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View Diary: No 'rate shock' for Obamacare in California (204 comments)

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  •  Actually, what this comes down to is . . . (6+ / 0-)

    Two groups make out very well under the ACA (aside from the insurance industry--that's a given).

    1.  Government--Local, state and federal, because the 'onus' to have health insurance [via the 'mandate,'] is put on the individual.


    2.  Those folks who have substantial income, and could have afforded to buy health care insurance, except that they were 'uninsurable' due to pre-exisiting conditions.  A sub-group of that group would be the relatively affluent who were just barely 'rated out of the market' (costs).

    IOW, now that the risks and the costs are spread, this group's health insurance expenses are falling--in some instances, dramatically.

    OTOH, folks in what was once the least expensive health insurance market--employer 'group' health insurance--have seen, and will continue to see increases in their premiums.  

    And some of these same folks will lose coverage through their employers, altogether.  And many of them will find that equivalent insurance plans through the Health Exchange are considerably more costly, than their previous group plans.

    That pretty much sums it up, IMO.


    "Only he who can see the invisible, can do the impossible."-- Frank L. Gaines


    by musiccitymollie on Fri May 24, 2013 at 10:54:53 PM PDT

    [ Parent ]

    •  Nope, nope and nope (1+ / 0-)
      Recommended by:

      You're making assumptions without much fact to back up those assumption.  Read up on MA and what actually happened with Romneycare.  There was no mass exodus from employer plans.  Rates ended up going down while benefits increased in many employer plans to keep and attract new employees.

      Congressional elections have consequences!

      by Cordyc on Sat May 25, 2013 at 09:26:13 PM PDT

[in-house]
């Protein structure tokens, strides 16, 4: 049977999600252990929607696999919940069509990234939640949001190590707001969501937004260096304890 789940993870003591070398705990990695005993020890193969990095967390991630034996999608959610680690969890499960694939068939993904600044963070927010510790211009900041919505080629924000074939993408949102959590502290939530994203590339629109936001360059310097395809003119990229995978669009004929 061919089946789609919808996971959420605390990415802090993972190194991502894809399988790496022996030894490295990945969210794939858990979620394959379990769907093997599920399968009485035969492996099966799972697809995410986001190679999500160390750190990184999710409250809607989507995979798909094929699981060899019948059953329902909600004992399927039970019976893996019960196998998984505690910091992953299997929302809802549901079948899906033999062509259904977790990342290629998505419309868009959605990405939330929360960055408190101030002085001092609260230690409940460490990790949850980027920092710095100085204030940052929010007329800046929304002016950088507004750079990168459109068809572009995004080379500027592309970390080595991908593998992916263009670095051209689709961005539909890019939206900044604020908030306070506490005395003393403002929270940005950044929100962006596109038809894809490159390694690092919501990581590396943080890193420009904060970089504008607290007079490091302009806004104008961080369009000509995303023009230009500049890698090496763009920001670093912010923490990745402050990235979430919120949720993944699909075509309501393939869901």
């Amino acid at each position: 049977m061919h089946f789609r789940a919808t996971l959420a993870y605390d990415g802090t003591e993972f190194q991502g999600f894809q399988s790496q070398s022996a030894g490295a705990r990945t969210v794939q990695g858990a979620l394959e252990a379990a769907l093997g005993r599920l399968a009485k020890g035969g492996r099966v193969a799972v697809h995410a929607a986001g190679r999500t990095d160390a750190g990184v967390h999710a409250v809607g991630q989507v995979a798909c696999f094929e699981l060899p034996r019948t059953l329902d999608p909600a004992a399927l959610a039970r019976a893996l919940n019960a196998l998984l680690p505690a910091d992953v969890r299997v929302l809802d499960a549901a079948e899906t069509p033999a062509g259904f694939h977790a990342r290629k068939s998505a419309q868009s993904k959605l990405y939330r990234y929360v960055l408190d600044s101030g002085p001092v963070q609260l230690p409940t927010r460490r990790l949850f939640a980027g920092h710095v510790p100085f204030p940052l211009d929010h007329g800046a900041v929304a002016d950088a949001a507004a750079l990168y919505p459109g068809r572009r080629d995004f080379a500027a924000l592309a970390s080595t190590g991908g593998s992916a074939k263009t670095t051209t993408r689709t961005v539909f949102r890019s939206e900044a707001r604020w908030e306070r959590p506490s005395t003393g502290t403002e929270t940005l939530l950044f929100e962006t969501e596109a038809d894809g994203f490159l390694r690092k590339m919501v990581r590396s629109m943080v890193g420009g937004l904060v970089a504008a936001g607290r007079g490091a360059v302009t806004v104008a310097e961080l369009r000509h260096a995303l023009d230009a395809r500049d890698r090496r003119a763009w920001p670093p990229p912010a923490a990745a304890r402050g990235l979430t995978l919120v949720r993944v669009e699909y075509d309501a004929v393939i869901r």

[ Parent ]

      •  Respectfully, we'll have to agree to disagree (0+ / 0-)

        on this one. ;-)

        The PPACA may be similar, in that the Heritage Foundation 'created the concept,' but the 'scale' is vastly different--not to mention the fact that many areas of the country have far different demographics.  

        Hence, likely a considerably different outcome.

        BTW, Massachusetts had one of the 'lowest' rates of ''uninsureds' in the nation BEFORE the MassConnnector was setup--Google It!

        I have watched C-Span daily for over twenty years now.  Including every Governor's Association annual meeting, or convention.  

        Shifting health care 'off the states, and into the individual,' has been one of their primary goals for years.

        Same with the 'small business' lobbies.  They have long sought to have access to a larger 'pool' of insureds, in order to bring their own premiums more in line with 'group' premiums.

        Remember, the PPACA puts the 'onus' on the individual to carry health insurance.

        So, the days of employers and 'governments' bearing the 'primary responsibility' for insuring Americans, is over.

        For sure, health care reform did not happen in a vacuum.  ;-)


        "Only he who can see the invisible, can do the impossible."-- Frank L. Gaines


        by musiccitymollie on Sat May 25, 2013 at 11:53:24 PM PDT

        [ Parent ]

        •  Oh, regarding employers 'shedding' their health (0+ / 0-)

          insurance plans--time will tell.

          Mr. M and I were told during last year's health insurance 'open enrollment' that because of the PPACA, we would probably not be covered by his company after this year.

          Now--we haven't gotten the final word.  I'm 'guessing' that this year, instead of a November Open Enrollment Period, that they will let us hear something by September, IF they follow through.

          Hopefully, they will not.  As bad as our coverage has gotten, from what I've read, coverage through his employer would be more affordable, at least.

          But, that is somewhat an unknown.

          We are in a state that is not setting up an exchange, or providing extended Medicaid, (which we would not qualify for, anyway).

          We also would not qualify for a subsidy--another reason that we hope to keep our 'lousy' group plan.

          Our out-of-pocket maximum expense that we are responsible for AFTER our plan deductible, more than doubled for 2013.

          It is just over $20,000 (that's above and beyond our premiums, and our annual 'deductible'), IF we go out-of-network for even $1.00.

          Can you imagine?

          And, this year we had 'no choice' in plans.  Even though  for years, we have had a choice between three different levels of coverage.  

          And yes, this one is not as comprehensive.  Because we had enjoyed good health, we took the 'mid-level' one.  The only one they now offer, is the least comprehensive plan.

          And all of this is after several years of double-digit premium increases.

          I hope that employers don't drop a lot of folks.  But if Mr M's employer would even consider it, it is hard not to imagine that other large employers won't, as well.


          "Only he who can see the invisible, can do the impossible."-- Frank L. Gaines


          by musiccitymollie on Sun May 26, 2013 at 12:11:13 AM PDT

          [ Parent ]

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